How I spent my week

Last week I tracked 34 hours of work time.

I’ll be honest, I feel a little guilty about that number. While I’m a firm believer in output being more important than hours worked. The 40 hour work week is such a standard in our society that it’s hard to shake the immediate disappointment at my number being less than that.

I know I work hard. I know I’m getting way more done in this remote job than I ever did when working in an office. I know that breaks are important too. So I’m working on not judging myself for not reaching a magical 40 hours of time spent at my desk. And if I can share an unpopular opinion for a second: I bet a lot of people who think they’re working 40 hours a week would find they’re under that number too if they actually tracked their time. Okay okay, I'm done justifying myself. On to the detailed breakdown.

My work time can be split into three main areas:


As a remote company, communication is vital. We try to do a lot of things asynchronously, so a good chunk of my day is always spent reading and responding to project updates from my team mates, or writing up my own communication about projects I’m working on. And of course there’s always questions in Slack to answer too.

This accounted for 36% of my week.


While we try to keep meetings to a minimum, there’s no denying the value of getting a bunch of smart people in a room together to problem solve and brainstorm (even if it is a virtual room on Zoom). At ConvertKit we also really value building relationships with our team mates, and talking on a video call helps us build and maintain trust with each other as humans.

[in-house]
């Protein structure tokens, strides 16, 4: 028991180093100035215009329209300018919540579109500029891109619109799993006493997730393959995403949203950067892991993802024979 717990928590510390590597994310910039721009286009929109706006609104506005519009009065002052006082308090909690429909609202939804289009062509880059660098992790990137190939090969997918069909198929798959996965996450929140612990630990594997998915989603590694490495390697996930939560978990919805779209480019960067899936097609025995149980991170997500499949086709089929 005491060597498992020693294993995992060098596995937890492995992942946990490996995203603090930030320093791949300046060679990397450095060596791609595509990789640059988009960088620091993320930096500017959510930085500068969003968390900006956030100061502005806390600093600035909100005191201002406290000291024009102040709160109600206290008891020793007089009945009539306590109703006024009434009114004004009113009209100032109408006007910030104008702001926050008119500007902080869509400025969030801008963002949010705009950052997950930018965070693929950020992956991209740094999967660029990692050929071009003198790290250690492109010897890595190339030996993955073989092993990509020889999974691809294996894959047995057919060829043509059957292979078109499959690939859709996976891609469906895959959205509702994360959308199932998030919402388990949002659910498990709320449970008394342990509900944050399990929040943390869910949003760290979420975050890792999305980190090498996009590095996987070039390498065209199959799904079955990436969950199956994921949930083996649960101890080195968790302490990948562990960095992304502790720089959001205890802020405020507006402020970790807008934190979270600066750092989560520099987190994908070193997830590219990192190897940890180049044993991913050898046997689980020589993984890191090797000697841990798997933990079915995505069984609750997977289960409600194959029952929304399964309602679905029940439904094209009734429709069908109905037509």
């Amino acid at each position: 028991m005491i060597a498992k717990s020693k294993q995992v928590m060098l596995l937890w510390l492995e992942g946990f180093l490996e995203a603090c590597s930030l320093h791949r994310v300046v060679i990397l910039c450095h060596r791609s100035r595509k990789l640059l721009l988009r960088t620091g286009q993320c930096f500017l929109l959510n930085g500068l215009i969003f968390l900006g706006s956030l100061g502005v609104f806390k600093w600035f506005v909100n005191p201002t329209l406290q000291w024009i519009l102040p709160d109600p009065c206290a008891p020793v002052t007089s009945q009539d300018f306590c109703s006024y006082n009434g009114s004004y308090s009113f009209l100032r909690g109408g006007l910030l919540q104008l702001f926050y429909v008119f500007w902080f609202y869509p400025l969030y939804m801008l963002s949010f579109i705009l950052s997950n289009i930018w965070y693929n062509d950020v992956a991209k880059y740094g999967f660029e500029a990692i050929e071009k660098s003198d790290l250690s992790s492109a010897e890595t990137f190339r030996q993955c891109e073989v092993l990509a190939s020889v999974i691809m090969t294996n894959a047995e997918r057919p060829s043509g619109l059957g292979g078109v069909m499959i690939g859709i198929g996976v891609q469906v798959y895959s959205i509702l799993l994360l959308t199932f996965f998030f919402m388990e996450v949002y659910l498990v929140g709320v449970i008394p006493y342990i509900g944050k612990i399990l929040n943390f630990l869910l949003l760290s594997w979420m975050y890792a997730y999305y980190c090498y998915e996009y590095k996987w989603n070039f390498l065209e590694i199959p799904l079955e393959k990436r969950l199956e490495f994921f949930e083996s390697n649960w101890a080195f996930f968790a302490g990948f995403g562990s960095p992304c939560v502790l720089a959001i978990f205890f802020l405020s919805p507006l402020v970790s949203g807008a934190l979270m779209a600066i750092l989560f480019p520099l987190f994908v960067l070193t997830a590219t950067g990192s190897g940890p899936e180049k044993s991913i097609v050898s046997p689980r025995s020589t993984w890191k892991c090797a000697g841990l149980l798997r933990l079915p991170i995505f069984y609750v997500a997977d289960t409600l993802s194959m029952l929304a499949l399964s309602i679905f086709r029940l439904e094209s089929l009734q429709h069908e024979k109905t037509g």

I spent 28.5% of my week in meetings.


The actual design time. Time spent designing and making things. I also spent a little bit of my work time learning and doing some career development this week and I counted that in this category too (mostly because the alliteration of the category names was pleasing)

I spent 35.5% of my week creating (26.5% of that was hands-on design time).

Here’s a breakdown of these tasks per day:

I tend to start my day between 7:30 & 10am, and my day always starts with catching up on what happened in Slack & Basecamp after I signed off the night before (most of my team mates are based in the US, whereas I’m in Spain). Usually I’ll check up on things, responding to what I need to and forming a to do list for the day, and then head off to do some exercise.

Most of my design time happens before lunch. I try to get at least one solid focus block of designing in in the first half of the day.

My afternoons involve much more task-switching than my mornings. This is somewhat by design, because I try to make myself available to my team mates in the afternoon (when it’s their morning) so that I can respond to anything they need from me and make sure I’m not a blocker for any of their projects.

I spend way less time designing than I thought I did. This week that I’m reporting on here was a particularly communication-heavy week due to the state many of my current projects were in, but even in weeks where I’m right in the middle of the design phase of a project it’s usually a maximum of 45% of the week spent actually designing. I think this is due to the nature of remote work, as well as where I’m at in my career.